When I lived in Birmingham I occasionally used to visit the new Harvey Nichols store. There was a Paul Smith pinstripe suit that I particularly liked. Over a period of months I watched its price come down, but not even during the sale did it come within my price range.
I thought of that suit the other day when I saw a video recording on television of looters stripping the Birmingham Harvey Nichols store of its Armani suits in a matter of seconds. Presumably none was priced at less than £3000 a time. The same care and attention devoted to stealing the expensive stuff was also shown by the young woman – now under arrest – seen trying on and distributing trainers from the front of a looted store in London. Not any old trainers for her: only the best and most stylish would do. In another case, police tracked down a girl who had stolen a 50 inch plasma TV screen – how, one wonders, did she get it home in the middle of a riot? – only to discover that she already had a similar one affixed to her bedroom wall. Two 50 inch plasma screens! Nothing if not a luxurious lifestyle. But my favourite tale of the expensive tastes of today’s rioters comes from Hackney in East London. There, rioters brought a bus to a halt (which they subsequently set on fire) by throwing bottles of champagne stolen from Tescos at the window of the driver. I assume that they turned their noses up at the Asti spumante and the Spanish cava and went straight for the Bollinger! Today’s rioters, in short, are nothing if not discerning consumers.
As a historian of France I could not help but compare this behaviour with that of the famous French rioters of May ‘68. The liberal political thinker Raymond Aron could only see these events as a psychodrama, an occasion for young bourgeois students - copies of Herbert Marcuse and Mao-Tse-Tung in hand - to play at being revolutionaries. Despite this, their protests were deeply political and philosophical and they spoke the language of a counter culture opposed to what they dismissed as a ‘civilisation des frigidaires’. Their target was the consumer society. “Do not adjust your mind”, one of their wall slogans announced. “there is a fault with reality”. What they valued was autonomy and authenticity and this was at least the rhetoric, if not the reality, of revolution.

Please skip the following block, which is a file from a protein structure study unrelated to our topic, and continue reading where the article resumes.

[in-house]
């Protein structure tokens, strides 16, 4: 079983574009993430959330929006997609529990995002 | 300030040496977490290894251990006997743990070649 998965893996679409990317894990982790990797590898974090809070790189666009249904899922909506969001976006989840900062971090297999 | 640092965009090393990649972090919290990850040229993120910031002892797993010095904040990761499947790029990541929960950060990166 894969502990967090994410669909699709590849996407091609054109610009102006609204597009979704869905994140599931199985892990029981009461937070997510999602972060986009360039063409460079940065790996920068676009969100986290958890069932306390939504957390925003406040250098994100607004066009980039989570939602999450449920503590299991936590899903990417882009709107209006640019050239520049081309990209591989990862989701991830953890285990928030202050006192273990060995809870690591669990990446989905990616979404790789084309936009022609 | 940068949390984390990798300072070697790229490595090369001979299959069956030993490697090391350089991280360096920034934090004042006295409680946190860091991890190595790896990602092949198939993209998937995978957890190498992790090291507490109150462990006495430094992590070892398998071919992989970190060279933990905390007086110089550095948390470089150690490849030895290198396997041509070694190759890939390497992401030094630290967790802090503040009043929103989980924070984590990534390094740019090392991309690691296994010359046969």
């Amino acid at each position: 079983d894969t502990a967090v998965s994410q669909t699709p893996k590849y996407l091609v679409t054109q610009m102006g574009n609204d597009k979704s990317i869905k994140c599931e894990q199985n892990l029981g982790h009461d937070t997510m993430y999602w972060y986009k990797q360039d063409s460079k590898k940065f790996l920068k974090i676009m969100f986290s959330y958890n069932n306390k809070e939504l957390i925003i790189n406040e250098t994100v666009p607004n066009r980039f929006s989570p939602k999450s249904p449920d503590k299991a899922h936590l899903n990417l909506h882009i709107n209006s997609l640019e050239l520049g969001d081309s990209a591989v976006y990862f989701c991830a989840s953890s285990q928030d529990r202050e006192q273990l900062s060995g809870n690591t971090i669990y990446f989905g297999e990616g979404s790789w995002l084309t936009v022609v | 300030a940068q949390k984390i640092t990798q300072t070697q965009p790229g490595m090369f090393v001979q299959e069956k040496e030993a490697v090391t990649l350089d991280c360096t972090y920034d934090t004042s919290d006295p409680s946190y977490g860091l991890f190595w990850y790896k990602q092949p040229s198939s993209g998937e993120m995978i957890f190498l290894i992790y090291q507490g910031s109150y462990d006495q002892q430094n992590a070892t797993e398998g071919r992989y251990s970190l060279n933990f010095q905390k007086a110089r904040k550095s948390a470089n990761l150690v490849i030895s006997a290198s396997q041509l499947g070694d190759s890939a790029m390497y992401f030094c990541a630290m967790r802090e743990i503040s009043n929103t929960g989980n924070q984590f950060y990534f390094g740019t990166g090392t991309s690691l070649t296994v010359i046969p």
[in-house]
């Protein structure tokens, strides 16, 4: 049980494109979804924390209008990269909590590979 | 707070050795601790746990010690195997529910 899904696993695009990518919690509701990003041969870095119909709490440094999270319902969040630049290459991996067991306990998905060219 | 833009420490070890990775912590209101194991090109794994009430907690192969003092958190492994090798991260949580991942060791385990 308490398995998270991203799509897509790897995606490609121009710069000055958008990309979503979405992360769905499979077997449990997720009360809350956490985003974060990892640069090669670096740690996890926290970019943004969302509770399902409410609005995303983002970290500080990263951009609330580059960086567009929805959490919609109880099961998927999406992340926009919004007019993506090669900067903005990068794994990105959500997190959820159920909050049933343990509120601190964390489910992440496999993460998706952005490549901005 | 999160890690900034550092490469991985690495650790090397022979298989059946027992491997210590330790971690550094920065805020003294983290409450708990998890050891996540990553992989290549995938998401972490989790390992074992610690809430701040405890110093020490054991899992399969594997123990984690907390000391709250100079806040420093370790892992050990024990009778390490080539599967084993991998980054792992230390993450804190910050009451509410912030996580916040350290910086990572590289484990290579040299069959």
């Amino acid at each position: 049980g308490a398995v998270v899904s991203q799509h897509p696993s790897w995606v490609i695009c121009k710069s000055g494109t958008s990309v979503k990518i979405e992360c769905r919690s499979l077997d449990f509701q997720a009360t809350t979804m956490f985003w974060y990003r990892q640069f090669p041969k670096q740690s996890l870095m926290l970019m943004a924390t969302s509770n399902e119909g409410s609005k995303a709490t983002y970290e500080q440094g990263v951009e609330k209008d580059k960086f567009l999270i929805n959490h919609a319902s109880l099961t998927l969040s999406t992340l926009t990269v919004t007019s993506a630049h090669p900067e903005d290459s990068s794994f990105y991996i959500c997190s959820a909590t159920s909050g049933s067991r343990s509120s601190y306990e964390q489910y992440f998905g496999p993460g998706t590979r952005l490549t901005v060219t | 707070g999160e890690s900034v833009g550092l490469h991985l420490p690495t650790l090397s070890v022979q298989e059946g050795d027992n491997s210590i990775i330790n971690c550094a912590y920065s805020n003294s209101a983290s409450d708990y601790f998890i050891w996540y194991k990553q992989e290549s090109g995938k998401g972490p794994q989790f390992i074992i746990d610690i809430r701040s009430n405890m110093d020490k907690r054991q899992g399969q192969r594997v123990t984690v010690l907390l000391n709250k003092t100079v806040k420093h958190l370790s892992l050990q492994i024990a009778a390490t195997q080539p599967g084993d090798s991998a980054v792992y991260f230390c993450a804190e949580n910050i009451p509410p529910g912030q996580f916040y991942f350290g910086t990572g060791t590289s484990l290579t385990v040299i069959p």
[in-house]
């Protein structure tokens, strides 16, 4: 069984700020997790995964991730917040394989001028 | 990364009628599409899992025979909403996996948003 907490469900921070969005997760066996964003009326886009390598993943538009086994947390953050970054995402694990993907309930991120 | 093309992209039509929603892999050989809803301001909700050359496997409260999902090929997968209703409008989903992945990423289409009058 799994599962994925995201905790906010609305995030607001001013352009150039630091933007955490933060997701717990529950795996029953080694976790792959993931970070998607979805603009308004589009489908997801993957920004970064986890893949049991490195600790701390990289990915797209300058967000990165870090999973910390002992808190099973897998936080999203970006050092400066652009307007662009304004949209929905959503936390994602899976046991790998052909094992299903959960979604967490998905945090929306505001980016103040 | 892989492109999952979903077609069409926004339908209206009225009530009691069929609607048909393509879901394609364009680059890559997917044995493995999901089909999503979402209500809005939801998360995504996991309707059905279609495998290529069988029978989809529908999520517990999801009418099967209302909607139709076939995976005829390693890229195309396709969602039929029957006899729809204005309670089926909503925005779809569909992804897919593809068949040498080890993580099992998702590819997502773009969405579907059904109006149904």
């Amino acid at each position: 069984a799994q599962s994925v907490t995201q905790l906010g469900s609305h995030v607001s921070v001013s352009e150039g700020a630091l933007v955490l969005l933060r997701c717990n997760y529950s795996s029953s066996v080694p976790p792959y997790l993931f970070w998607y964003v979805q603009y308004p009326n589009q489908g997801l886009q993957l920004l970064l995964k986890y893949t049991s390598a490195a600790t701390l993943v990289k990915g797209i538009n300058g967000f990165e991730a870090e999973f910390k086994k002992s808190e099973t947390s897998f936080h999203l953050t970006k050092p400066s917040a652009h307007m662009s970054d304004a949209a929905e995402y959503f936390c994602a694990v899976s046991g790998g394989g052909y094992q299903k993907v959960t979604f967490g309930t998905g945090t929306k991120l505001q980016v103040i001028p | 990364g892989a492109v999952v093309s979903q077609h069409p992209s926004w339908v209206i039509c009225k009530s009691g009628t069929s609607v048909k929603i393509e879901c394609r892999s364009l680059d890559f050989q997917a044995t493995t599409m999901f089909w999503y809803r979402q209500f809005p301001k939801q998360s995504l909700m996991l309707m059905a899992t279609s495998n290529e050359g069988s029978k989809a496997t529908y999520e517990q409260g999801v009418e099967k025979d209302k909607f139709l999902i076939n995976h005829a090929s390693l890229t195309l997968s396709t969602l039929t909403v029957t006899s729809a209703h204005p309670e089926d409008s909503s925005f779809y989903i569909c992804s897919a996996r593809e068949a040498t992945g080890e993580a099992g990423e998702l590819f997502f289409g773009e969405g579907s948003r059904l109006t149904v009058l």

Like our own recent riots, the French événements subsided as quickly as they had appeared but over the last few days I have found myself wondering which of the two I find most disquieting. Do I feel less threatened by French riots proclaiming “Be realistic: demand the impossible” or by British riots whose equivalent slogan would presumably have been “Be realistic: demand the most expensive thing you can get your hands on”? Those French rioters, of course, went back to their bourgeois families and lived happily ever after. Many of the British rioters didn’t seem to come from functioning families and I doubt that living happily ever after will be their future. But, looking on the bright side, we can be sure that we are dealing with consumers of considerable sophistication. All we have to do now is convince them that they have to work for their consumer goods rather than steal them. And a lot of people on our streets are better dressed than they were!
Professor Jeremy Jennings is Director of the Centre for the Study of Political Thought at Queen Mary, University of London. His latest work, Revolution and the Republic: A History of Political Thought in France, was recently published by Oxford University Press.